David Troy's next big projects: fixing email, government transparency

David Troy started tinkering with computers when he was 7 years old. In the 1980s and 1990s, he ran a company that sold Atari computers by mail in Anne Arundel County. That venture eventually morphed into ToadNet, a regional Internet service provider that was an alternative to America Online, and which he sold in 2004.

Since then, the 39-year-old Johns Hopkins graduate has pursued a variety of interests and projects, including using Twitter for Election Day poll monitoring and helping to promote the technology community in Baltimore. In the past year, Troy jumped back into startup mode with Matthew Koll, a veteran search and social media entrepreneur who had worked at AOL, to launch 410Labs.

Last month, the firm raised $750,000 from private investors. Based in the city's Emerging Technology Center in Canton, the seven-person 410Labs will use the funding to continue working on Web applications, such as apps that promote shorter emails and help people use Twitter to find answers to questions.

Troy moved from Anne Arundel County last year to Baltimore and has leaped headlong into city politics. He has crusaded against the destruction of dozens of trees for next weekend's Baltimore Grand Prix and used his connections and social media savvy to promote mayoral challenger Otis Rolley.

Some have speculated that Troy is one of the people behind Baltileaks, the anonymous group that uses a website and Twitter account to call attention to campaign finance reports and other public documents, often to criticize Mayor Stephanie Rawlings-Blake. Troy refused to confirm or deny his involvement.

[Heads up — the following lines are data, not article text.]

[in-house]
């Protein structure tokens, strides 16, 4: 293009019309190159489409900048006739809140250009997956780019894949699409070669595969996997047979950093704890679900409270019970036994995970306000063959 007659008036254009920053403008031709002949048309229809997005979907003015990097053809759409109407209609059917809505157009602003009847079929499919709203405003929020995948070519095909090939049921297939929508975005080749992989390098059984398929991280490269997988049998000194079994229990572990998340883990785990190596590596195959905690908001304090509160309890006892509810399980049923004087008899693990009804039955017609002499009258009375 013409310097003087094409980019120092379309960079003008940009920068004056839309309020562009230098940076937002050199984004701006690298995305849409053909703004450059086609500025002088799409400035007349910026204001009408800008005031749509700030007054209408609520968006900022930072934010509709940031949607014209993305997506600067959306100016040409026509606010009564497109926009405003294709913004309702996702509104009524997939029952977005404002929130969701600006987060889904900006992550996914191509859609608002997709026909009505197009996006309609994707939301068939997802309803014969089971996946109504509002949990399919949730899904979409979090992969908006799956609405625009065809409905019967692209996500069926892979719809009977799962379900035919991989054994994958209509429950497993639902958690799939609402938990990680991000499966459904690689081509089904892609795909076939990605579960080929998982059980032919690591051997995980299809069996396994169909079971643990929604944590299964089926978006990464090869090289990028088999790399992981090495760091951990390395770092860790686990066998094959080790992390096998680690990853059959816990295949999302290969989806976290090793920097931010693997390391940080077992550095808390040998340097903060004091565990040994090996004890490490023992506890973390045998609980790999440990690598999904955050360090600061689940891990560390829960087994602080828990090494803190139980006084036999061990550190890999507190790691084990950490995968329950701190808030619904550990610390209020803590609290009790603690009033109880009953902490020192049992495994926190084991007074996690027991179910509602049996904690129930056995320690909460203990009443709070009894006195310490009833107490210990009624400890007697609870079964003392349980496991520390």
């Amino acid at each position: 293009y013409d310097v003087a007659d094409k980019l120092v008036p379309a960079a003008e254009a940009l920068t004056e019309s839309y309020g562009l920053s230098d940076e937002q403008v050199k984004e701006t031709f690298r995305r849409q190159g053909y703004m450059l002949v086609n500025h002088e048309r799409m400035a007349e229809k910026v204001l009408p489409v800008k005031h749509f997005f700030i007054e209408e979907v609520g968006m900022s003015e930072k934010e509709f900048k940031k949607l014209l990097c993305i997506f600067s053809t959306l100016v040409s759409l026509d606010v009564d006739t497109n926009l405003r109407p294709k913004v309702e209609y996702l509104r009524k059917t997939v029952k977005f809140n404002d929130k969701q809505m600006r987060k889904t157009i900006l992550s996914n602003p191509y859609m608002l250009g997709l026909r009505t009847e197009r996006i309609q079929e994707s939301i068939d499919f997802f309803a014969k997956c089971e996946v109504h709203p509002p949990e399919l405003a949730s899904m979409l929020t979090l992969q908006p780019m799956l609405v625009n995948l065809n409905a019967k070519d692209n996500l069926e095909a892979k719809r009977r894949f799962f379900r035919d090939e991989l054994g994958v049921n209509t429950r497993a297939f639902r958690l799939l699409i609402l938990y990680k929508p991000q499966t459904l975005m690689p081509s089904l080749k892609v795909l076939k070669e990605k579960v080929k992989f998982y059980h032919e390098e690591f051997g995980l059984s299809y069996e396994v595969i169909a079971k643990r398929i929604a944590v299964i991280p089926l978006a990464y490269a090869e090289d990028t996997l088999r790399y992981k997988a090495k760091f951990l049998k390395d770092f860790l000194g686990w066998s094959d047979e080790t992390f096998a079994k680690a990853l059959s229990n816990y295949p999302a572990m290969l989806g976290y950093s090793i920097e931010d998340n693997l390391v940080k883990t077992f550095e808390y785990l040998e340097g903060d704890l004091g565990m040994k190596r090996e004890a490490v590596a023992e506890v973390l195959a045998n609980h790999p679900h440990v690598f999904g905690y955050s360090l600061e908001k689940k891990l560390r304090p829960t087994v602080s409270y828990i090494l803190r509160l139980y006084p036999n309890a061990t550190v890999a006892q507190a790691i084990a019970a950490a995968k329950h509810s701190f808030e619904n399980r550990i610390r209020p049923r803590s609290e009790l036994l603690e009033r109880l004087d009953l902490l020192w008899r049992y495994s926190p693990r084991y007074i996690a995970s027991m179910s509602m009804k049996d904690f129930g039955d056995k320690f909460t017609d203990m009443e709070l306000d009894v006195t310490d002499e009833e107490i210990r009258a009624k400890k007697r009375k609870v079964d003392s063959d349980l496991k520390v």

Troy talked with The Baltimore Sun about his plans for 410Labs, the potential of Baltimore's technology scene and how social media can impact city government.

Tell us about your startup, 410Labs. You recently got a $750K investment from investors from the East and West coasts. How did you line up those connections and raise that cash?

We formed a company just over a year ago. In terms of landing the investments, it's really a question of leveraging relationships that we both been working a long time to build. We both have extensive networks here in the D.C./Baltimore area as well as Silicon Valley.

You got some notable investors, right?

The CEO of LivingSocial [Tim O'Shaugnessy] is an investor, so is the chief scientist of Twitter [Abdur Chowdhury], as well as [Mark Walsh] founder of Genius Rocket. Greg Cangialosi [former chief executive of Blue Sky Factory, a Baltimore email marketing firm that was sold to another company], Tom Loveland [Baltimore's former "Google Czar" and CEO of Mind Over Machines, an Owings Mills technology firm.]

What are the plans with the money you guys raised? Are you getting a new office? Buying a Porsche?

It's a really lean kind of road map in mind. We do have a little office over here in the ETC [Emerging Technology Center]. We basically have a road map of things we want to be introducing over the next few months. We have a compressed runway for some of the things we need to do.

Your first big product launch a couple of months ago was Shortmail, billed as "email, simplified." It's got a 500-character limit for emails. Why do you think this product is something people may want or need?

One of the first things we thought would be an interesting thing to try was forcing the sender to be concise. If you think about the overloaded inboxes that people have these days, they're filled with crazy emails with attachments, with big long texts and with crazy fonts. Really, it can become quite overwhelming. We're really trying to reformulate the way that you know [email]. When you think about your inbox, effectively what you really have is an auction for your attention.